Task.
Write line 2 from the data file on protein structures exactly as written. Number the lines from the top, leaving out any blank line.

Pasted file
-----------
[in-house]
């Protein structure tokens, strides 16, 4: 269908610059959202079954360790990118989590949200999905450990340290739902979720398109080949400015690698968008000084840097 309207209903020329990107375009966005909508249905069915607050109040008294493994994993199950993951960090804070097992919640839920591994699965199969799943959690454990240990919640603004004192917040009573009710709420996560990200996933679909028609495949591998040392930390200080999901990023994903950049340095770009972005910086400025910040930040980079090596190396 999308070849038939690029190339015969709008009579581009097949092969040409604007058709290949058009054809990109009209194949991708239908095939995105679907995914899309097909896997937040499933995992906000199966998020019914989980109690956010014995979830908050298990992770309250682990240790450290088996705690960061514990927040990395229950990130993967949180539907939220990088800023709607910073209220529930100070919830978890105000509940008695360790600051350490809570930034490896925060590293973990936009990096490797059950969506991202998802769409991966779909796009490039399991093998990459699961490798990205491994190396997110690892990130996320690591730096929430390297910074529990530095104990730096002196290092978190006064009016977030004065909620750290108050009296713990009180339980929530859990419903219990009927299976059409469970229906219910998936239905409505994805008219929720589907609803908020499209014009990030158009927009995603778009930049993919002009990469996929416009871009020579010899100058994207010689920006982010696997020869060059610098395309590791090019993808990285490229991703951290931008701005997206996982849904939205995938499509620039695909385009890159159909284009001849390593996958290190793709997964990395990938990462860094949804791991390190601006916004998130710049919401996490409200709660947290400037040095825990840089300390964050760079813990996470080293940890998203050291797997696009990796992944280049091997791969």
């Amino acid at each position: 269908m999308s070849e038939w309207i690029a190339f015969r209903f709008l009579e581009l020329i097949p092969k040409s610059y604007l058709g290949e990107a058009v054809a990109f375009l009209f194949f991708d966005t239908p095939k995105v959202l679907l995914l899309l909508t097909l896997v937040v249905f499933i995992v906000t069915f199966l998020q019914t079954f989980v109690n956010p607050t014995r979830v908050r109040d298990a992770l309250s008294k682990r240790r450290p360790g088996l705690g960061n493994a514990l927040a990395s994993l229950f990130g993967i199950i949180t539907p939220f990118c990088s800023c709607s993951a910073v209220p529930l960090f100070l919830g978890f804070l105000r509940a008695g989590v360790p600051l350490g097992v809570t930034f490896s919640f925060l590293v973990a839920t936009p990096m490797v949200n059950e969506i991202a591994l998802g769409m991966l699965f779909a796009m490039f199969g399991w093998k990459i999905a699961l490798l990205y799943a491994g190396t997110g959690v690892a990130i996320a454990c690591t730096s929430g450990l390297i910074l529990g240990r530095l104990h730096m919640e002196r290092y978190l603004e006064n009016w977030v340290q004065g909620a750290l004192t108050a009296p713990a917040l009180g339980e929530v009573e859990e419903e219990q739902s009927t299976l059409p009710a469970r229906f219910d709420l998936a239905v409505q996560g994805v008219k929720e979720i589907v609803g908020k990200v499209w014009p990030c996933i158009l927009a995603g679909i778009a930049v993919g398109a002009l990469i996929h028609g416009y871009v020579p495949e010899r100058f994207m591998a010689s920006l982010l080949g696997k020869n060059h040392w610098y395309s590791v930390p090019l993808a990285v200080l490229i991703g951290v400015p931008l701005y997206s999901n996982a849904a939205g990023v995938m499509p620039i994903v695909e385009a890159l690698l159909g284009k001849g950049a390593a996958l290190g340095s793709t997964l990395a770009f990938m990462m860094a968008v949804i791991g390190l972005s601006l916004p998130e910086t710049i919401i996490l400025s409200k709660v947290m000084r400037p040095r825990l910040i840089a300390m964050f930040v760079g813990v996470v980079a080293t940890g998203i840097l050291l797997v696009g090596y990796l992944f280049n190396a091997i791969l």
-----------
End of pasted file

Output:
């Protein structure tokens, strides 16, 4: 269908610059959202079954360790990118989590949200999905450990340290739902979720398109080949400015690698968008000084840097 309207209903020329990107375009966005909508249905069915607050109040008294493994994993199950993951960090804070097992919640839920591994699965199969799943959690454990240990919640603004004192917040009573009710709420996560990200996933679909028609495949591998040392930390200080999901990023994903950049340095770009972005910086400025910040930040980079090596190396 999308070849038939690029190339015969709008009579581009097949092969040409604007058709290949058009054809990109009209194949991708239908095939995105679907995914899309097909896997937040499933995992906000199966998020019914989980109690956010014995979830908050298990992770309250682990240790450290088996705690960061514990927040990395229950990130993967949180539907939220990088800023709607910073209220529930100070919830978890105000509940008695360790600051350490809570930034490896925060590293973990936009990096490797059950969506991202998802769409991966779909796009490039399991093998990459699961490798990205491994190396997110690892990130996320690591730096929430390297910074529990530095104990730096002196290092978190006064009016977030004065909620750290108050009296713990009180339980929530859990419903219990009927299976059409469970229906219910998936239905409505994805008219929720589907609803908020499209014009990030158009927009995603778009930049993919002009990469996929416009871009020579010899100058994207010689920006982010696997020869060059610098395309590791090019993808990285490229991703951290931008701005997206996982849904939205995938499509620039695909385009890159159909284009001849390593996958290190793709997964990395990938990462860094949804791991390190601006916004998130710049919401996490409200709660947290400037040095825990840089300390964050760079813990996470080293940890998203050291797997696009990796992944280049091997791969």